*For those curious, a drive from Mokhotlong to Johannesburg takes roughly 7 hours (8+ if you avoid the R36 toll), travels through three major mountain passes, and is nigh impossible to schedule through a coach service. Hence TTL was suckered into delivering our volunteers to their Western comforts.

Step 2: Commemorative Tattoo

2014 marks the 5-year anniversary of the loss of Jenn’s father from early-onset Alzheimer’s disease. Understandably, the absence of such a prominent figure in a person’s life can yield any number of results. For Jenn, it marked the start of a kind of freedom; it kickstarted her adventures in Swaziland, India, and Lesotho over the past three years. A wandering time, but a wandering with purpose.

To commemorate her father, Jenn wanted a tattoo (her first) of a forget-me-not flower, the symbol of Alzheimer’s research, and she hoped to have it done while in southern Africa. With the appointment set for Saturday morning, I fulfilled my arduous duties as moral support/documentarian with gusto.

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Step 3: Good food

South Africa = Food variety = Nom on all the sushi

Step 4: Swanky (free) Pretoria overnight

Sometimes your friend’s father is an ambassador. Sometimes you schedule a last-minute stay in his diplomatic residence. Sometimes you lie face-down on a glorious shag carpet and fawn over his art collection and personal library.

Step 5: more good food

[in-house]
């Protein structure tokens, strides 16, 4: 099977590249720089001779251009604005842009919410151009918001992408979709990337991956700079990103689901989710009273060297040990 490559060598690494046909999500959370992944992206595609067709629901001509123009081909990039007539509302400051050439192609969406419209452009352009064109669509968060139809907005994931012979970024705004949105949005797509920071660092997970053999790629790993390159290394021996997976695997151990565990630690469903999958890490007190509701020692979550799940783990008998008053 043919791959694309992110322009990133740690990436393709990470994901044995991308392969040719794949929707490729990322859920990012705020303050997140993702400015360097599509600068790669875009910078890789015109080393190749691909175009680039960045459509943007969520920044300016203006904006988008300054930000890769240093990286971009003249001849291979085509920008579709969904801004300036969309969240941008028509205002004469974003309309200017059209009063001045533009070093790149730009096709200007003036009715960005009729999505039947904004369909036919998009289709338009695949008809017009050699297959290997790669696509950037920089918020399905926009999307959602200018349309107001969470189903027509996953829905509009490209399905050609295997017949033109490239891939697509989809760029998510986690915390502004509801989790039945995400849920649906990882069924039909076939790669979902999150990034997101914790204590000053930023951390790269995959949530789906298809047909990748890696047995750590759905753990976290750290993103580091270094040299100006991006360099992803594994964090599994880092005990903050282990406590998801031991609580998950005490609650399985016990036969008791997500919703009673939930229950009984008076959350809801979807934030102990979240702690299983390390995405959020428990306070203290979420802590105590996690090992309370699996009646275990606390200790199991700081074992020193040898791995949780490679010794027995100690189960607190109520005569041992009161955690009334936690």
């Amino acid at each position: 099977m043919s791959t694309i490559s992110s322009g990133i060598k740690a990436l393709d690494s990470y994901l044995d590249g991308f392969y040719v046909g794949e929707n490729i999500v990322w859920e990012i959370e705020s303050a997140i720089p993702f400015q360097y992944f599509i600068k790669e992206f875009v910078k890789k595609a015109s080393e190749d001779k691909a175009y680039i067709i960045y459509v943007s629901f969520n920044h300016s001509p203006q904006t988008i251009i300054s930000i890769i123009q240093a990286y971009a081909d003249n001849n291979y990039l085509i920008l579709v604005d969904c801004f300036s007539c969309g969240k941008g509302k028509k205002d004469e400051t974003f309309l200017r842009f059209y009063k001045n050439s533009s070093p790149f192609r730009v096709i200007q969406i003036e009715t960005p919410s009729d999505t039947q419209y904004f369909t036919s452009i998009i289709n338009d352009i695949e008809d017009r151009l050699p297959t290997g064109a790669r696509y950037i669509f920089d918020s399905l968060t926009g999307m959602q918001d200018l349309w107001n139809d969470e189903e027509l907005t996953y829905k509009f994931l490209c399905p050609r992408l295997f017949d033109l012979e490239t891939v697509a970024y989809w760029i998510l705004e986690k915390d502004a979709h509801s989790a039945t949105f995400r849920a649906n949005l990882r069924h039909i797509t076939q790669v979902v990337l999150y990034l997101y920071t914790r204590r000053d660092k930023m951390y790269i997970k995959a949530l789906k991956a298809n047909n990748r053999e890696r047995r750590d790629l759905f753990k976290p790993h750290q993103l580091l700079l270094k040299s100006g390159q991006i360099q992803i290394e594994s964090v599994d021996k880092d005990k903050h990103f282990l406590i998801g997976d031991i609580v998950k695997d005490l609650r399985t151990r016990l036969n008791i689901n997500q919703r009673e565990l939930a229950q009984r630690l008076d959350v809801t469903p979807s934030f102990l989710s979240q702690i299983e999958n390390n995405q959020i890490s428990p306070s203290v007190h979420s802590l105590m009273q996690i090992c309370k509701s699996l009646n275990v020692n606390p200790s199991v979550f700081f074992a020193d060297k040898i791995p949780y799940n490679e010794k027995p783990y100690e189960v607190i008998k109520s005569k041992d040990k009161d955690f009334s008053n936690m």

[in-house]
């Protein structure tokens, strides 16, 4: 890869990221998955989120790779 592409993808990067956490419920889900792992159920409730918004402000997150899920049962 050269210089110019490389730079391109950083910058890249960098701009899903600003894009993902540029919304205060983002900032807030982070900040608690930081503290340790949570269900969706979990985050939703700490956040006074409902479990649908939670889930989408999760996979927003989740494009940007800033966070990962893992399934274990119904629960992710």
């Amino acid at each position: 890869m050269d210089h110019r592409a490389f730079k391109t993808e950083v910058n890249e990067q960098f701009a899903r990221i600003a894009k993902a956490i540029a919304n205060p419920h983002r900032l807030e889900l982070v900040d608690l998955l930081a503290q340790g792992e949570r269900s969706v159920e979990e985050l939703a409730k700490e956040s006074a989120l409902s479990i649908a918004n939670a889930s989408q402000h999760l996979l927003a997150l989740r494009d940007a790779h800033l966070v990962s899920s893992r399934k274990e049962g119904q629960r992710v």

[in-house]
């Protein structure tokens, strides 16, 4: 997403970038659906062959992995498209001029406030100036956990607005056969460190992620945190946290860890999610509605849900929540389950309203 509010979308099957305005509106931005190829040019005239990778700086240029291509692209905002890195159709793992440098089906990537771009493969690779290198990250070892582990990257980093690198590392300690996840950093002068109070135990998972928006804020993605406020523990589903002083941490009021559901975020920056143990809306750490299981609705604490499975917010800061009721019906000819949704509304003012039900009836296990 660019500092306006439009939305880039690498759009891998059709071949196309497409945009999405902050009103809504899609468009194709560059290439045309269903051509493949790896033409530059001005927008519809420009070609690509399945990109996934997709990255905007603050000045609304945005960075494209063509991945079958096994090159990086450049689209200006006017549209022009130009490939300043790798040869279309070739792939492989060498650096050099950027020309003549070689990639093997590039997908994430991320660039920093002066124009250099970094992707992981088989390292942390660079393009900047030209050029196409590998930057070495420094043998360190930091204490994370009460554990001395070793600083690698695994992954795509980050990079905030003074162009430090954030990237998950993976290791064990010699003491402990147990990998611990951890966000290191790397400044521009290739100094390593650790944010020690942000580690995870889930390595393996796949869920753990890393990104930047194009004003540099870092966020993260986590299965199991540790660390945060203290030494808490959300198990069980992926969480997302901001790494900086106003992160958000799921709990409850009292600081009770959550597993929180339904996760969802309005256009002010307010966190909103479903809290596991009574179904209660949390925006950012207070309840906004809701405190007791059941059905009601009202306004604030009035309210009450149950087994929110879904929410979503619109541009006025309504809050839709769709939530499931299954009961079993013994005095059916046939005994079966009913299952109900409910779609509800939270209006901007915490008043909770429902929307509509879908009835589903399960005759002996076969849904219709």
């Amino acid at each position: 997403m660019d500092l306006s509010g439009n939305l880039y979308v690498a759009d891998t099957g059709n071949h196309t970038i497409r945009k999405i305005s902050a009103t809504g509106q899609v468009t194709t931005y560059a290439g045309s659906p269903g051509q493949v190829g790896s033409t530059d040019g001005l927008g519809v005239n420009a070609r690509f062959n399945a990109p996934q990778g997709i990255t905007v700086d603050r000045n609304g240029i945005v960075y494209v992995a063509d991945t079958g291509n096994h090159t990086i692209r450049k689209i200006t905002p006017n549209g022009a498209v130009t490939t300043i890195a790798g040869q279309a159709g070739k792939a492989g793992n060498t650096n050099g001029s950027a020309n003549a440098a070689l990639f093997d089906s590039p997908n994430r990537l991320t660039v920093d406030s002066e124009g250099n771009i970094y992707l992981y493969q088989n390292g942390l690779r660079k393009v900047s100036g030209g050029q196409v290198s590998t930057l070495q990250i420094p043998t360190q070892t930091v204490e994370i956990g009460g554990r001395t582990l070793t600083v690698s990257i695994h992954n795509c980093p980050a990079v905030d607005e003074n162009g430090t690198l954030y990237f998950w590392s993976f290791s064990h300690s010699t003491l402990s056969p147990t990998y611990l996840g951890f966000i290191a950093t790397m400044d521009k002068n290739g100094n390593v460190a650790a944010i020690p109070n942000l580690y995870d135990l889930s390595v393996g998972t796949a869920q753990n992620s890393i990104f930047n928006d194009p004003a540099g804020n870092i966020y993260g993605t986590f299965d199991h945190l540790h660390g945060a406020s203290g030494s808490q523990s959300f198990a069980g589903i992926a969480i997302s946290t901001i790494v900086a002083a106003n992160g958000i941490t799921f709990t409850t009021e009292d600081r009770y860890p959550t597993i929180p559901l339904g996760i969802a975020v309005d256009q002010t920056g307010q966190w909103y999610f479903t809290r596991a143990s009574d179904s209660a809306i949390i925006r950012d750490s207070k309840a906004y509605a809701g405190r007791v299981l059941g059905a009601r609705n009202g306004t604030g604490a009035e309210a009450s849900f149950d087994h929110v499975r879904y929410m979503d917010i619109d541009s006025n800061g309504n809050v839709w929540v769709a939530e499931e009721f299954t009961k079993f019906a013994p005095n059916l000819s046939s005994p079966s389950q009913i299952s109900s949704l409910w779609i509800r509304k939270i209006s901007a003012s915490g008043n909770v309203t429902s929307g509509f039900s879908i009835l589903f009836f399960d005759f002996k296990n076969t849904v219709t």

Sometimes the ambassador treats you to the most delectable Greek food you’ve tasted in years, and you eat enough moussaka to last several days.

Step 6: Clarens Lunch Break

True, Clarens is a bit of a remote-locale tourist hub filled with false curio shops and overpriced restaurants, but it broke up the drive home and allowed us to eat hummus and artichoke hearts on whole grain seed bread in a park.

Step 7: Surprise Goodbye Dinner!

After a long activity-filled weekend and a long drive back to Mokhotlong, Jenn usually has food and sleep on her mind. But with only three days until she departs, I wanted to make sure two of her close Peace Corps friends managed to get in a proper goodbye. We pulled through the back gate to a surprise candle-lit dinner in the common rondavel – the last of its kind, and arguably the best.

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Jenn Baker, we appreciate you.

7th the first

Now is not the time to detail my profound love for the number 7 or describe the source of my appreciation for all its mystical power. Predictably and graciously each month, however, the 7th rolls around like clockwork, for indeed it is. Understanding this to be the first 7th of the new year, it deserves some recognition and added celebration.

I have been resident in Lesotho and working with TTL for exactly one month. Today I received my Lesotho residence permit. Like most visa scenarios, this was a time-consuming affair – though not as cumbersome as my Ghana visa extensions… Today I celebrate residency!

One year ago I arrived in Equatorial Guinea from Germany to begin as a research assistant for the annual January Bioko Biodiversity Protection Program (BBPP) expedition. I met some great people, and today I celebrate the anniversary of our time together.

Perhaps it is cliché to be grateful for the chance at a new beginning and a year ahead with blank pages aplenty. Fortunately this year has so much potential to be phenomenal, thereby overriding any categorization as ‘cliché.’ Today I celebrate plans fulfilled, opportunities knocking, and dreams to be realized.

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First cookies of 2014

IMG_3807Okay so treating the Safe Home Bo’me to cookies on the first day of the new year was not my projet d’enthusiasme, but Jenn graciously allowed me to wield a pastry bag and paint on ALL the icing. The colorful results may not have been up to generally-acceptable artistic standards, but my were they delicious.